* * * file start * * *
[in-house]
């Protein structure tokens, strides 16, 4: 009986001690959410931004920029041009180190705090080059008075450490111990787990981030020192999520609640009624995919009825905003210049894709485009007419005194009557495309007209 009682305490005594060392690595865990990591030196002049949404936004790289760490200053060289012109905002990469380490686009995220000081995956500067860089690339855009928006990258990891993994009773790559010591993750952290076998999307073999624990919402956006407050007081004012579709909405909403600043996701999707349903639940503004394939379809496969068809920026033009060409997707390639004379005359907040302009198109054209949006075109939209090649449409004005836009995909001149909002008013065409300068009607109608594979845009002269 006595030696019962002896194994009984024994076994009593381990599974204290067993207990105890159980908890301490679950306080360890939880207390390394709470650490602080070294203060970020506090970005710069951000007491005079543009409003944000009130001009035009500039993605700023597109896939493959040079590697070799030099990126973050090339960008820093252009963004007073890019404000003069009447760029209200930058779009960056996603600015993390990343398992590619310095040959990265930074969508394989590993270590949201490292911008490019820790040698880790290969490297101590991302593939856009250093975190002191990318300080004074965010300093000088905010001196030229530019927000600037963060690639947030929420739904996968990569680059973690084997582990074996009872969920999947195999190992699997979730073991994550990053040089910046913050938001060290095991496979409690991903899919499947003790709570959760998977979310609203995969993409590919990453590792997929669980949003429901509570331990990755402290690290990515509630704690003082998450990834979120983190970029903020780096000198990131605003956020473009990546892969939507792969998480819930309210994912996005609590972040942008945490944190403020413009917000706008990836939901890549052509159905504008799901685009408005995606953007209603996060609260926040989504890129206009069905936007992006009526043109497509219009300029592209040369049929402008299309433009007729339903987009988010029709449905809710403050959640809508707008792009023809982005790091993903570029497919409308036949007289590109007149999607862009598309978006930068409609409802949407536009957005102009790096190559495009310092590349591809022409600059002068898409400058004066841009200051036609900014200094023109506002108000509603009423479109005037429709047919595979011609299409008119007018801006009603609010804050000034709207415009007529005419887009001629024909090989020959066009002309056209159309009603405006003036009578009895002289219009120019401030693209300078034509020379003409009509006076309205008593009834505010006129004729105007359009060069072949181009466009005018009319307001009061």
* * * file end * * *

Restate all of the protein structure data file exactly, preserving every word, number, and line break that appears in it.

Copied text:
[in-house]
């Protein structure tokens, strides 16, 4: 009986001690959410931004920029041009180190705090080059008075450490111990787990981030020192999520609640009624995919009825905003210049894709485009007419005194009557495309007209 009682305490005594060392690595865990990591030196002049949404936004790289760490200053060289012109905002990469380490686009995220000081995956500067860089690339855009928006990258990891993994009773790559010591993750952290076998999307073999624990919402956006407050007081004012579709909405909403600043996701999707349903639940503004394939379809496969068809920026033009060409997707390639004379005359907040302009198109054209949006075109939209090649449409004005836009995909001149909002008013065409300068009607109608594979845009002269 006595030696019962002896194994009984024994076994009593381990599974204290067993207990105890159980908890301490679950306080360890939880207390390394709470650490602080070294203060970020506090970005710069951000007491005079543009409003944000009130001009035009500039993605700023597109896939493959040079590697070799030099990126973050090339960008820093252009963004007073890019404000003069009447760029209200930058779009960056996603600015993390990343398992590619310095040959990265930074969508394989590993270590949201490292911008490019820790040698880790290969490297101590991302593939856009250093975190002191990318300080004074965010300093000088905010001196030229530019927000600037963060690639947030929420739904996968990569680059973690084997582990074996009872969920999947195999190992699997979730073991994550990053040089910046913050938001060290095991496979409690991903899919499947003790709570959760998977979310609203995969993409590919990453590792997929669980949003429901509570331990990755402290690290990515509630704690003082998450990834979120983190970029903020780096000198990131605003956020473009990546892969939507792969998480819930309210994912996005609590972040942008945490944190403020413009917000706008990836939901890549052509159905504008799901685009408005995606953007209603996060609260926040989504890129206009069905936007992006009526043109497509219009300029592209040369049929402008299309433009007729339903987009988010029709449905809710403050959640809508707008792009023809982005790091993903570029497919409308036949007289590109007149999607862009598309978006930068409609409802949407536009957005102009790096190559495009310092590349591809022409600059002068898409400058004066841009200051036609900014200094023109506002108000509603009423479109005037429709047919595979011609299409008119007018801006009603609010804050000034709207415009007529005419887009001629024909090989020959066009002309056209159309009603405006003036009578009895002289219009120019401030693209300078034509020379003409009509006076309205008593009834505010006129004729105007359009060069072949181009466009005018009319307001009061």